To what extent did freedom shape the American historical experience in its initial centuries (from 1607 to 1800)? As you survey the politics, economics, and culture that developed from the settlement of Jamestown to the moment when the U.S. Constitution reshaped the federal system, consider how and when the concept of freedom impacted American values. Remember that you can argue that freedom shaped America from the beginning, or that freedom as a value was far less significant than slavery, or that there was a contradiction between these values from the beginning, or a contradiction that emerged over time. In short, you can argue for any pattern that you see taking shape.
FREEDOM VALUES VERSUS SLAVERY VALUES
The story of American freedom appears to be a tell-tale of disagreements, debates and struggles rather than a predetermined concept. Over time, the meaning of liberty has been shaped and reshaped many times by different factors such as the social and political factors which majorly entail equality and slavery abolition struggles. Slavery in America during the years that preceded independence is a proper illustration of home-grown nature of freedom significance and therefore, defined the America’s language and stood towards liberty during this colonial era. (Foner 2001) Taking a closer look, it is imperious to realize that freedom as a value was far less significant than slavery. Also, over time, there emerged a contradiction between these values although this was there since the beginning only that it was not well mapped out as it happened to be at the end of the colonial period with the drafting of the constitution.
For instance, looking at various scenarios in the 17th and 18th century, you realize that many factors made the freedom values downplayed and perceived as of lesser importance compared to slavery. Considering some cases quoted under Virginia laws on slavery, for example, we find that a ruling was made charging a certain Hugh Davis. He was sentenced to whipping for what was termed as abuse and dishonor to God and shaming the Christians for his lying with a Negro slave. (Hening, Virginia Laws on Slavery n.d.) This explicitly deprived and disrespected his rights to freedom since, as a free man, one has the freedom to choose their spouses.
Furthermore, in December 1662, Act 12 of the Virginia Law on slavery was created. It stated that the children borne by Negro mothers were to serve in relation to the condition of the mother. It further called for a double penalty to any fine imposed on any Christian who became intimate with any Negro man or woman. (Hening, Virginia Laws on Slavery n.d.) Apparently, the slavery values were taken more seriously in comparison to the freedom values. On the other hand, the values of freedom enacted even to the Christians contradict the actual rights to freedom. The Christians could not freely intermingle with the Negroes, since it wasn’t allowed.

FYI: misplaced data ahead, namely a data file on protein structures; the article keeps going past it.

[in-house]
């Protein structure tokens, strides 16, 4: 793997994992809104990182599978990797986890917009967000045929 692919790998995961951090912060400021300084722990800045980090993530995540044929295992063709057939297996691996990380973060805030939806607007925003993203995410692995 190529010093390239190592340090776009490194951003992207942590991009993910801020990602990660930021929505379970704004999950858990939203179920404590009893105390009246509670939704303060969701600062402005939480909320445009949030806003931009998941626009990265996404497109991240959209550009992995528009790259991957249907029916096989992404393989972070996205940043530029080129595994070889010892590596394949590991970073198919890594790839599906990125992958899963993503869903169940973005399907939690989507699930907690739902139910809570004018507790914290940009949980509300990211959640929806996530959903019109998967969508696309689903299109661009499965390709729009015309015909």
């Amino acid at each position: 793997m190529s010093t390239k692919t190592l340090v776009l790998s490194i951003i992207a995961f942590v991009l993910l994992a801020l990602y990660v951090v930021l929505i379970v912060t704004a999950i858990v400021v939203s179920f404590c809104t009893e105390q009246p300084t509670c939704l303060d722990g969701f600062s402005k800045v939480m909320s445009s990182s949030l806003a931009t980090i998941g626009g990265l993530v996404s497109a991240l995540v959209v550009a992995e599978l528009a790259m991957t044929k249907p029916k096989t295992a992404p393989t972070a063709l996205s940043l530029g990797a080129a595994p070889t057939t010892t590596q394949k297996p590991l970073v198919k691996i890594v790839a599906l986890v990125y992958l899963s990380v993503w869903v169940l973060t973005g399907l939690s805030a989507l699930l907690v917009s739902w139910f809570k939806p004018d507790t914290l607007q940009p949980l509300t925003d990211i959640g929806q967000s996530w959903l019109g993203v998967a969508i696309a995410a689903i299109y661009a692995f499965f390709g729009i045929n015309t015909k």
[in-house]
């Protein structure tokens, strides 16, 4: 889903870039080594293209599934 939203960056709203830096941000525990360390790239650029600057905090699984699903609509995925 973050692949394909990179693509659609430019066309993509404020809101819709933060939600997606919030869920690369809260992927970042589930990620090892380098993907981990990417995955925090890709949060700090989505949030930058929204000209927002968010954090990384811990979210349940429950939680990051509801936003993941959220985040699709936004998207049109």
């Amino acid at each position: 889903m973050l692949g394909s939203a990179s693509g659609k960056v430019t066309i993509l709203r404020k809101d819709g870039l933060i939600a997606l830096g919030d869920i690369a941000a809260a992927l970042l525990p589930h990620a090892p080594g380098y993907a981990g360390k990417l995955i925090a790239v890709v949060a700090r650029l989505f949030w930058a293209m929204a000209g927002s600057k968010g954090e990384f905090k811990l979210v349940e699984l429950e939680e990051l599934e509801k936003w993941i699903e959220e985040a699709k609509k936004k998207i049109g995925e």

Intuitively, the Virginia Law on Slavery disallowed the Negros rights to own anything. As a matter of fact, they were owned and were to get permission from their masters. An act 10 enacted in June 1680 saw to this. The aim of this law was to prevent Negroes’ insurrection, and as usual, deplored their rights to freedom. As illustrated above, the masters too had a limit of interaction with their slaves even though they were free. In September 1667, a law declaring that even through baptism, the slaves could not be set free. So, either way, the freedom virtue was downplayed, resulting to a contradiction in the initial code of conduct whereby, the free masters were Christians whereas the slaves were non-Christians. This clearly portrays that what mattered most was not the religion but rather the status of the individual, either a free person or a slave. Attaining freedom for a slave was far much curtailed by many obstacles that were put in place by the administrators. Therefore, the dominance of freedom values over those of slavery was implausible. (Hening, Virginia Laws on Slavery n.d.)
Notably, the drafting of the first United States of America’s Constitution, as expected, critically emphasized the liberty values among the people it governed. Its declaration among many other aspects talked about, “securing the blessings of liberty for the people and posterity.” In Article I Section 2, (1808) the constitution explicitly stated that the political and economical presentation and contribution were based on the number of free persons in each state. However, the rule of law regarding those under bondage still held even when they moved to another state. (Article IV, Section. 2. 1808)
In conclusion, it is imperative to understand that freedom values were taken less seriously in comparison to the slavery values. The administration came up with laws that deplored and overrun the boundaries of freedom as a right making it just a word for mentioning. Contradictions on these issues were always at play and came to the spotlight mainly during the ages of drafting the constitution and the end of the colonial era.
- “Article IV, Section. 2.” Constitution.
Foner, Eric. 2001. “American Freedom in a Global Age.” American Historical Association. Accessed September 17, 2015. http://www.historians.org/about-aha-and-membership/aha-history-and-archives/presidential-addresses/eric-foner.
Hening. n.d. “Virginia Laws on Slavery.” The Statutes at Large. Vol. 1. 146-226.
—. n.d. “Virginia Laws on Slavery.” The Statutes at Large. Vol. 2. 26-346.